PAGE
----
BANGKOK – Continued expansion is in the cards for the automotive markets of Southeast Asia, but potential hurdles remain, notably a lack of technological capability and capacity, analysts here say.

Speaking at the Thailand Auto Parts & Accessories (TAPA) exhibition, the biennial automotive components trade show, Hagime Yamamoto, director-automotive research, IHS Automotive Thailand, forecasts “robust growth for the new (Asian) triad: India, China and ASEAN (the Association of Southeast Asian Nations).”

Southeast Asia sales will climb 6.1% this year, Yamamoto says, outpacing the 4.1% expansion rate for the world overall but falling short of China’s 8.8% gain.

Developing markets will continue to grow over the next few years at a 6.7% compound annual rate, easily surpassing the 2.5% gain for developing markets, he says. By 2017, Yamamoto predicts emerging markets will account for 59% of global vehicle sales, up seven points from 2010.

By then, ASEAN car sales will reach 4.29 million units, an increase of 2 million from 2011 levels, he says.

Output in Thailand should hit 2 million vehicles this year, the IHS analyst says, but its reign as the top producer in the ASEAN region will not last.

“Thailand will be No.1 this year, but in the coming years, Indonesia will take over,” he says, though Thailand still is expected to rise to ninth spot among the world’s automotive producers.

By 2017, total ASEAN production should hit 5.1 million cars, Yamamoto predicts.

Driving growth in Thailand is the wave of eco-cars from Japanese auto makers, which in some cases are shipping vehicles back to Japan, says Hiroyuki Kondo, vice president-Bangkok for the Japan External Trade Organization (JETRO).

While last year’s flooding here saw 2011 production end down 11.4%, the situation has been reversed during first-quarter 2012, he points out, with March a record month, up 11%.

The advent of a new breed of global entry-level models will be ASEAN’s internal growth driver over the next half-decade. The $7,000-$10,000 cars, specific to emerging markets, are suited for the lower half of the new middle classes. The higher-equipped eco-cars, built on global platforms and focused on fuel-efficiency and safety, will drive demand from upper-middle-class buyers.

“The new middle class coming from the emerging markets will buy the new global cars,” Yamamoto predicts. That rush of product includes the Nissan March, Mitsubishi Mirage, Honda Brio and Suzuki’s Swift.

Kondo also points to increasing research and development activities in Thailand from Japanese auto makers. Local operations in the country date back two decades, with Isuzu inaugurating a technical center in 1991, followed by Honda (1997), Toyota (2003), and Nissan and Denso in 2008.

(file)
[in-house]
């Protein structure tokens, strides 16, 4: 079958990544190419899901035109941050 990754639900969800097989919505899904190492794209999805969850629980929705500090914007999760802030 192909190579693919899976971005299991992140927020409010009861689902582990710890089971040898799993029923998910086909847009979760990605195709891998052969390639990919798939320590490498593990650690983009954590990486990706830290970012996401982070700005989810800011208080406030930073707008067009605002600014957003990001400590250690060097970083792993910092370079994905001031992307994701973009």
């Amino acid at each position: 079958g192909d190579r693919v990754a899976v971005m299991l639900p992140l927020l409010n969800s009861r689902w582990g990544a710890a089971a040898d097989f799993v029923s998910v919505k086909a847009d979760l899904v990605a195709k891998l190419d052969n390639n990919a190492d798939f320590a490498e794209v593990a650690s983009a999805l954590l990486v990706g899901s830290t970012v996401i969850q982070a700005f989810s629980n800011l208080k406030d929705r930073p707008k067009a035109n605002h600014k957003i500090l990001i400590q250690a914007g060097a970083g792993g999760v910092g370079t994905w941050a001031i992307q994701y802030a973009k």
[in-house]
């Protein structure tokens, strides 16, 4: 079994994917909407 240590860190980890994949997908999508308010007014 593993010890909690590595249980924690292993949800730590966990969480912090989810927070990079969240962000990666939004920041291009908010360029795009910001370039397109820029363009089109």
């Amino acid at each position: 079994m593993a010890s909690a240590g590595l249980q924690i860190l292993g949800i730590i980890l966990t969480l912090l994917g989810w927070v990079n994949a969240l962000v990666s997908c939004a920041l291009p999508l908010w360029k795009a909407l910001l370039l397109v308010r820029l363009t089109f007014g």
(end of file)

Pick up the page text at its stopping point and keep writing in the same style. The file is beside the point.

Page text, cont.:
Still, the JETRO official believes Thailand’s infrastructure isn’t coming up to speed at sufficient pace, and that may threaten the country’s ability to reach targeted production of 2.5 million vehicles annually.

Thai parts makers remain limited in their ability to develop components, he says. They are forced to rely on data and drawings supplied from parent operations and lack the capability to evaluate in-process product defects and resolve post-production issues.

The Japanese OEMs are working hard at skills training and supplier certification, Kondo says.

Yamamoto sees the Indonesian market reaching 1 million sales by 2014, up from an estimated 840,000 in 2012, with annual growth at 8.3% until 2017, the highest within ASEAN.

“We see strong growth for Indonesia,” he says, “(but) we have reservations.”

Uncertainties include increases in fuel prices, which were expected to take effect in April but have been delayed. Coupled to that are new regulations governing down payments on new-vehicle purchases, which is affecting consumer purchasing sentiment but will limit demand only “short-term, not long-term.”

Indonesia sales will rise to 950,000 vehicles next year and break the 1 million-unit mark in 2014, Yamamoto says. By 2017, volume should reach 1,280,000. Production in the country should grow 10.8% annually through 2017, he predicts.

Malaysia, on the other hand, has been stagnant as a result of strict lending regulations, cutting new-car credit availability nearly in half, the IHS analyst notes. Auto makers must be “more proactive in finding partners so they can survive when the market opens up (with the arrival of the single ASEAN Economic Zone in 2015),” he says.

Yamamoto doesn’t foresee ASEAN’s bit players making any short-term progress. The Philippines, he notes, has been stuck in neutral for 10 years. “There will be positive growth, but not as strong as other (ASEAN) countries.”

Vietnam “hasn’t grown much due to government regulations and new taxes... affecting market sentiment,” he says. The market is down 30% this year, Yamamoto notes, and that is unlikely to change. “Don't expect growth, expect minuses.”